• Natalie Bradbury

Collecting rainbows


Throughout 2021, when travel outside Manchester was restricted for many months, I took a great deal of comfort from walking along the Bridgewater Canal near my home in Old Trafford, and around nearby Salford, which is just the other side of the Manchester Ship Canal (the water forms the border between the two cities).


I still walk along the canal to Manchester city centre several times a week, come rain or come shine. Reflecting the fact that the weather is becoming more extreme, it felt like there was significantly more rain than sunshine last summer and autumn – and often, both at the same time. Throughout the past year, as increasingly heavy downpours have alternated with spells of sunshine, I’ve noticed that rainbows have become a far more regular sight over the skies of Manchester.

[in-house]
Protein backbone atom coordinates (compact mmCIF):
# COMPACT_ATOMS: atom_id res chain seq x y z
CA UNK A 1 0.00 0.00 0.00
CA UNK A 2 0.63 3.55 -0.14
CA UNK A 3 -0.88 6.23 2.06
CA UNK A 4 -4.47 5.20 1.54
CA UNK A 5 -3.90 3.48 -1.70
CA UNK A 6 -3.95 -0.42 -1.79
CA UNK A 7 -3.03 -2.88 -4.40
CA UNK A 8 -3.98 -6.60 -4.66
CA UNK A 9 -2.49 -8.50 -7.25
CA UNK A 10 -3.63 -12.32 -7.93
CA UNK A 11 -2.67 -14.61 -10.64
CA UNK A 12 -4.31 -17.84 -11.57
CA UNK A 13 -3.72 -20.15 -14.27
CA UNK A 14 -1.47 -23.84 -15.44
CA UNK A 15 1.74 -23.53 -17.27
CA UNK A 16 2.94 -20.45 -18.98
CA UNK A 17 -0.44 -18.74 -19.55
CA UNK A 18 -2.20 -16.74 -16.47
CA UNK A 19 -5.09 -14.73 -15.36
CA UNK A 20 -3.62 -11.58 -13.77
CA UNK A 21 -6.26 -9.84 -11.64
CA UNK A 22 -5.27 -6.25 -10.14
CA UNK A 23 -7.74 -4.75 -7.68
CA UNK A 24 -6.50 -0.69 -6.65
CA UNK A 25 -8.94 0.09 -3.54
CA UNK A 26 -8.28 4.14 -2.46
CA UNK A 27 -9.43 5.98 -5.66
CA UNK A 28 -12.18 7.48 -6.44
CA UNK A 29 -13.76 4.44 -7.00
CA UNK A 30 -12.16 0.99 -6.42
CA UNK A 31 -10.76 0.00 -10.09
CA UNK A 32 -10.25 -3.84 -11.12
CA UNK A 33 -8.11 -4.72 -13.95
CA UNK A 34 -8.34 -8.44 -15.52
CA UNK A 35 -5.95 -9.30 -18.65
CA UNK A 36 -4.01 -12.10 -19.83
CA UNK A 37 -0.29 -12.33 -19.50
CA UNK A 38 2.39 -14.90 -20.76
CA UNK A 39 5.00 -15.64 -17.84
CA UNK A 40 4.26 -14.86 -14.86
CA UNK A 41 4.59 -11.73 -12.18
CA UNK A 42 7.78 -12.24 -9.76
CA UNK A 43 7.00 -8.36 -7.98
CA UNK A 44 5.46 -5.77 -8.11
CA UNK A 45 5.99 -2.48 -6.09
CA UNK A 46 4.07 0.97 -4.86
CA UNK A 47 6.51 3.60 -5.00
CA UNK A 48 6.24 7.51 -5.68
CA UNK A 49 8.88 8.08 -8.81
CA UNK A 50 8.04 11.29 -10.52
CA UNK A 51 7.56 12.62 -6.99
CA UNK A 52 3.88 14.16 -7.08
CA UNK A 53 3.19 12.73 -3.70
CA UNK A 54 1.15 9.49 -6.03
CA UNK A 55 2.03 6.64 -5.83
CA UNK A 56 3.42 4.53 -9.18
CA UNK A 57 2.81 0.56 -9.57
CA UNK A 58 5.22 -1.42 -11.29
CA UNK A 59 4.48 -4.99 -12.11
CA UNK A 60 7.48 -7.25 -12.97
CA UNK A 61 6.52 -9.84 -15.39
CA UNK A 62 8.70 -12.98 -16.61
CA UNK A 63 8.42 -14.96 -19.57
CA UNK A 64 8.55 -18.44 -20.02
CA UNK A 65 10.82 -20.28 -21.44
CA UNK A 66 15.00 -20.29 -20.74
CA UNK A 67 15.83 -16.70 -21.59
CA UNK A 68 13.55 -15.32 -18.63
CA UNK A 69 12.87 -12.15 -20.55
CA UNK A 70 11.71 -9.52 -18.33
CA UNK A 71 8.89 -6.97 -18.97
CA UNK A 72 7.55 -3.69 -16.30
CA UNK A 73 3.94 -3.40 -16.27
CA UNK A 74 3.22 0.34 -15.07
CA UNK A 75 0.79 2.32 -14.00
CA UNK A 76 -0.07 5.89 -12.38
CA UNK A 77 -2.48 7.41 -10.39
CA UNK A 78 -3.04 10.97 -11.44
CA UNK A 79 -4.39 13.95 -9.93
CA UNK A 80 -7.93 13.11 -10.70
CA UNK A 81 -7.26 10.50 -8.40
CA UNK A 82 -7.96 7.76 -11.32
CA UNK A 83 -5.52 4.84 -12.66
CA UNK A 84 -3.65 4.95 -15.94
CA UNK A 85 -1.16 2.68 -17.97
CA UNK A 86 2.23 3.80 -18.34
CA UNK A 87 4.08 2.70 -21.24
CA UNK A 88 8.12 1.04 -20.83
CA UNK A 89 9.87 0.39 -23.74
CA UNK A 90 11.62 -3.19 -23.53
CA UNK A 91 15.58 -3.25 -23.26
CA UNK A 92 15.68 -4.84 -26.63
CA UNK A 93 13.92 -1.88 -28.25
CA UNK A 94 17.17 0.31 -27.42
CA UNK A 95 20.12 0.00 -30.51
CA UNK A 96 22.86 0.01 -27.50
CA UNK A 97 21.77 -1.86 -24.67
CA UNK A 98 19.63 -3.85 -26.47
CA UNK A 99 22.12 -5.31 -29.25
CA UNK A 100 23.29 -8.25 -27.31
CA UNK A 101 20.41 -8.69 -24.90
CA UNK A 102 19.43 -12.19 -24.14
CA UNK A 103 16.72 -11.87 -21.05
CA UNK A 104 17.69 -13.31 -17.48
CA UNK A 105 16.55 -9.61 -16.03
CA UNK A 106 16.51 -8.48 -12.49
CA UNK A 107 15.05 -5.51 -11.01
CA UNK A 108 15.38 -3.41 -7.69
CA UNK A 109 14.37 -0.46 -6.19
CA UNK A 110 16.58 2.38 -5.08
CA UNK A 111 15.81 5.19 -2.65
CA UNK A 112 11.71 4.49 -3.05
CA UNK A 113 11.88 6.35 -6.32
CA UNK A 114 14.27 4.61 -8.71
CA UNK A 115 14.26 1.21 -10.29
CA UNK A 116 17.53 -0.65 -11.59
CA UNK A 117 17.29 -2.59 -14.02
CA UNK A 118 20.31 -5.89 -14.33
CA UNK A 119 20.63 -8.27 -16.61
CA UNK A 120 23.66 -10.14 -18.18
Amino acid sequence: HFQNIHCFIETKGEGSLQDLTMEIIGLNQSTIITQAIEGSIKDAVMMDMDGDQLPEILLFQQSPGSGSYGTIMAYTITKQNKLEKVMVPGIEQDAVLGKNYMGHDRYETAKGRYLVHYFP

I have started to collect the rainbows I see as I walk, storing them on my phone. These quick snapshots remind of a moment when a place I know so well, and my experience of passing through it, has been temporarily transformed; walking through a double rainbow, as the colours glitter on the wet pavement underneath your feet, is a rare and intense experience!




One day, I stopped on a footbridge over Manchester Ship Canal, which links Castlefield on the Manchester side with Ordsall on the Salford side, and observed a barely visible rainbow over the water. I am no poet, but this haiku popped into my head, fully formed:


A rainbow hanging On the small stretch of water Between two cities

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